From Capitol Hill to the Executive Suite: Ahmed Mousa’s Remarkable Journey

Ahmed Mousa’s career path is far from typical. He’s stepping into the role of CEO at Vicore after seven years with Pieris Pharmaceuticals, where he saw the team grow significantly. At Vicore, he’s leading efforts to develop groundbreaking drugs for respiratory diseases, such as idiopathic pulmonary fibrosis, aiming to transform patient prognosis.

In a recent interview with BioSpace, Mousa shared how his early fascination with “The West Wing” and molecular biology paved the way for his current role and shaped his unique journey.

Q: Did anyone in your family or community work in healthcare or pharmaceuticals while you were growing up?

A: Both of my parents have deep roots in healthcare. My mom is a pharmacist, my dad is a pharmacology professor, and my sister is a physician. Additionally, I have relatives working in various healthcare roles. Science and healthcare were integral parts of my upbringing.

Q: What was your educational experience like, and what motivated you to pursue law and biology simultaneously?

A: I’ve always been incredibly curious and passionate about both science and politics. Shows like “The West Wing” fueled my interest in politics. When I went to Cornell for undergrad, I decided to dive deep into both molecular biology and political science, even though they had no overlap. This diverse education allowed me to think differently and broaden my perspective.

Q: How did your educational journey influence your career choices?

A: My passion for the sciences remained strong, but I became concerned about limited impact in a lab setting. This led me to law school to understand the business and legal aspects of drug discovery and development. I also worked on healthcare-related issues in the Senate. While working at law firms on intellectual property cases was a great foundation, I knew I wanted to be more directly involved in drug development.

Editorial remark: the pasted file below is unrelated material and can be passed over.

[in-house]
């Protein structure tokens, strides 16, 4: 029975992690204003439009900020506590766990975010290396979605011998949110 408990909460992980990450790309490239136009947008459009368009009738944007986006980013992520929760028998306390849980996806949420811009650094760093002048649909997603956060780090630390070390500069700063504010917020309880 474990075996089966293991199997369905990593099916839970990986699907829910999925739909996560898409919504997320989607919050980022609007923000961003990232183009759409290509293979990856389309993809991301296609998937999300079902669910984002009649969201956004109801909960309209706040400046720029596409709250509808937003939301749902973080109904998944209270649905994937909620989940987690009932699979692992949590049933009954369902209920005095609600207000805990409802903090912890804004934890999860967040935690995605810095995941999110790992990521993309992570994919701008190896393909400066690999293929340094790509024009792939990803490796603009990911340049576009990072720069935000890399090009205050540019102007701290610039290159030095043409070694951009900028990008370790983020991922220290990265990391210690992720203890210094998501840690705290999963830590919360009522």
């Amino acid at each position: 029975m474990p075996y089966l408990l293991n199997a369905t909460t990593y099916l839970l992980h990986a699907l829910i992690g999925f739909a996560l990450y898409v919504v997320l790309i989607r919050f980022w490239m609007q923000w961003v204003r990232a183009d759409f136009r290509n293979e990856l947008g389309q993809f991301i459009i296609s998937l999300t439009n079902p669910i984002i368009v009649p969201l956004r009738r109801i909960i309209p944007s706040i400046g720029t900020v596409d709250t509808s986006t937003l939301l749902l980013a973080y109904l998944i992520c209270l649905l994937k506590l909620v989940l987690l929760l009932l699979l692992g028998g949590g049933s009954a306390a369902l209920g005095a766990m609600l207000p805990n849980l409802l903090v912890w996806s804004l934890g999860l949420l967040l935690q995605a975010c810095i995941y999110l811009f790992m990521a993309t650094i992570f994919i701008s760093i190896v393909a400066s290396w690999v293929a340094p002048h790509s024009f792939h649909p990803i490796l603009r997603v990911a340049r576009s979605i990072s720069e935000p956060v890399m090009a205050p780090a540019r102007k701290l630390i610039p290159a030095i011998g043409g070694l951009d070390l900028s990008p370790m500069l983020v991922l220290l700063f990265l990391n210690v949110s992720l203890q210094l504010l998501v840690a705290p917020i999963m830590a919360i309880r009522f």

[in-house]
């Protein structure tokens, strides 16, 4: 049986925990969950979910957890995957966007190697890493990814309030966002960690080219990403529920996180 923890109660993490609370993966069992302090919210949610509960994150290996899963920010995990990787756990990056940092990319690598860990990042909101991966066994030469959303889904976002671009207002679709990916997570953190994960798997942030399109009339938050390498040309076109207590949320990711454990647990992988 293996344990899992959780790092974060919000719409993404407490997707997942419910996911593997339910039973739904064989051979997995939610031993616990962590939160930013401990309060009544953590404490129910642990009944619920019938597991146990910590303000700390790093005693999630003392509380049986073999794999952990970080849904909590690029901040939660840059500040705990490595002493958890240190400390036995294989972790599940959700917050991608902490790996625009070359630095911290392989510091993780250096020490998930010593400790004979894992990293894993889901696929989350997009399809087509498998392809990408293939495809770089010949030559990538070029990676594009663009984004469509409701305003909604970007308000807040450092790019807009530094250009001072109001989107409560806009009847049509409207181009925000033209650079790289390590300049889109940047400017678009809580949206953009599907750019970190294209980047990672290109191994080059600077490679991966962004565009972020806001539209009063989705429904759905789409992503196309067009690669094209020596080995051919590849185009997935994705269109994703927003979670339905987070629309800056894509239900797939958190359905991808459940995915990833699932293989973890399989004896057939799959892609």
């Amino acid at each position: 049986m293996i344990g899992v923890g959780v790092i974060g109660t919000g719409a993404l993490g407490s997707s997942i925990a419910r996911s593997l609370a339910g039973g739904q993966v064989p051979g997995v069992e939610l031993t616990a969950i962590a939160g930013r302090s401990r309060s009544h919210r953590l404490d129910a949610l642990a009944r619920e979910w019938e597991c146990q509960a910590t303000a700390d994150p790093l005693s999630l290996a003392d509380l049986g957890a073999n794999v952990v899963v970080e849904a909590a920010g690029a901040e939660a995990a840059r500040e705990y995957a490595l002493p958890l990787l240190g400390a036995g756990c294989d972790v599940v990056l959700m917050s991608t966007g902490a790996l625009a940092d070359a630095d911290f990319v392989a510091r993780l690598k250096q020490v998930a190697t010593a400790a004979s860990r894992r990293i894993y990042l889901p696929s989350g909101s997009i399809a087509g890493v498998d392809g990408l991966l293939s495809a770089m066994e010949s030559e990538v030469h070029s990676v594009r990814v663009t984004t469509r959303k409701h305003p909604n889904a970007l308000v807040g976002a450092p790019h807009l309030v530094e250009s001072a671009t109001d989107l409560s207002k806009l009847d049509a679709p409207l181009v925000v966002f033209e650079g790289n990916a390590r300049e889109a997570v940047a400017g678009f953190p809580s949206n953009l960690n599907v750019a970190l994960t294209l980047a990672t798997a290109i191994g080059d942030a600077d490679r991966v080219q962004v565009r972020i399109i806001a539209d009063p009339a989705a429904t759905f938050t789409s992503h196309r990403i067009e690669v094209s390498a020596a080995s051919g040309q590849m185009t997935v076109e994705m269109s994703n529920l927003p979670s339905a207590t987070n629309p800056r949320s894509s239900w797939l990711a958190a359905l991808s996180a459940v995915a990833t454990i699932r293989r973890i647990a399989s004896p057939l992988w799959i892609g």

Q: Can you recall a moment when you realized you were in the wrong role and needed to pivot?

A: I spent a significant time in IP litigation, which I was good at, but I eventually realized it wasn’t where my long-term passion lay. While it was enjoyable to blend scientific concepts with legal arguments, I knew my true calling was in developing innovative drugs.

Q: What’s a significant failure in your career that taught you a valuable lesson?

A: While leading therapeutic program advancement at Pieris, I faced the challenge of managing a team mostly based in Munich while I was in Boston. Initially, travel helped, but with COVID restrictions, I struggled to stay connected. I learned the importance of in-person interactions and how they influence team dynamics and communication.

Q: What do you consider the most pressing challenge in the biotech industry today?

A: Despite exciting science and unmet patient needs, there’s a challenge in sustaining enthusiasm and investment in drug development. After the initial post-COVID excitement, investment has waned, posing a risk to our industry. Developing new drugs is costly, time-consuming, and risky, so maintaining support is crucial.

Ahmed Mousa’s journey from a fascination with politics and science to leading Vicore highlights the importance of diverse experiences and an unwavering commitment to innovation in the biotech world.

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